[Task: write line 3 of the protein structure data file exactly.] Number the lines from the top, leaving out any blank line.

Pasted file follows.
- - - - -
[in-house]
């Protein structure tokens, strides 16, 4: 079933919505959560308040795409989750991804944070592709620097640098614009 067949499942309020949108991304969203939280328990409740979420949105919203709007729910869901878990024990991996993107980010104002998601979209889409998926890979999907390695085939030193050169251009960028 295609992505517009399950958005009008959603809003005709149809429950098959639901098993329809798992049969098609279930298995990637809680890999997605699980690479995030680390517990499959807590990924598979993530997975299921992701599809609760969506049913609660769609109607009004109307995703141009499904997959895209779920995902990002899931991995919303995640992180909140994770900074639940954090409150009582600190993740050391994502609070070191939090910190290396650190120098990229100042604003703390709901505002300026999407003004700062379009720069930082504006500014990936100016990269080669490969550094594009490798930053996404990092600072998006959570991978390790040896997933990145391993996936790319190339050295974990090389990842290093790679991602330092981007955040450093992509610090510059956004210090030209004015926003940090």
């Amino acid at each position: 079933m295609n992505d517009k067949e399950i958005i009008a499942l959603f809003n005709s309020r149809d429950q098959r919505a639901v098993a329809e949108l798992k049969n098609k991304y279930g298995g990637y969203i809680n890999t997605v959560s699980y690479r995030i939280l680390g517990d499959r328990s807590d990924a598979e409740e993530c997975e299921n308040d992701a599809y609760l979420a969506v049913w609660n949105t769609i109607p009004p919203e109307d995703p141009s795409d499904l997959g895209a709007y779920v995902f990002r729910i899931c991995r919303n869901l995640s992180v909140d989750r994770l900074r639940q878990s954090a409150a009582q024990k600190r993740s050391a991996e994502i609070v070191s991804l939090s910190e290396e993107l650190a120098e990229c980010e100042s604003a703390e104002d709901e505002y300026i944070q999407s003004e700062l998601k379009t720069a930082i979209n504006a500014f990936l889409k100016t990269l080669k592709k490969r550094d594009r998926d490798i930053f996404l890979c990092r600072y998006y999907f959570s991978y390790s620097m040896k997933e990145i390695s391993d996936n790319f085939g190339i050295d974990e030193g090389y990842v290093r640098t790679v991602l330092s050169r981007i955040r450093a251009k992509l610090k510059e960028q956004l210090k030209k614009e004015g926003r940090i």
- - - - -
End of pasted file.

């Amino acid at each position: 079933m295609n992505d517009k067949e399950i958005i009008a499942l959603f809003n005709s309020r149809d429950q098959r919505a639901v098993a329809e949108l798992k049969n098609k991304y279930g298995g990637y969203i809680n890999t997605v959560s699980y690479r995030i939280l680390g517990d499959r328990s807590d990924a598979e409740e993530c997975e299921n308040d992701a599809y609760l979420a969506v049913w609660n949105t769609i109607p009004p919203e109307d995703p141009s795409d499904l997959g895209a709007y779920v995902f990002r729910i899931c991995r919303n869901l995640s992180v909140d989750r994770l900074r639940q878990s954090a409150a009582q024990k600190r993740s050391a991996e994502i609070v070191s991804l939090s910190e290396e993107l650190a120098e990229c980010e100042s604003a703390e104002d709901e505002y300026i944070q999407s003004e700062l998601k379009t720069a930082i979209n504006a500014f990936l889409k100016t990269l080669k592709k490969r550094d594009r998926d490798i930053f996404l890979c990092r600072y998006y999907f959570s991978y390790s620097m040896k997933e990145i390695s391993d996936n790319f085939g190339i050295d974990e030193g090389y990842v290093r640098t790679v991602l330092s050169r981007i955040r450093a251009k992509l610090k510059e960028q956004l210090k030209k614009e004015g926003r940090i």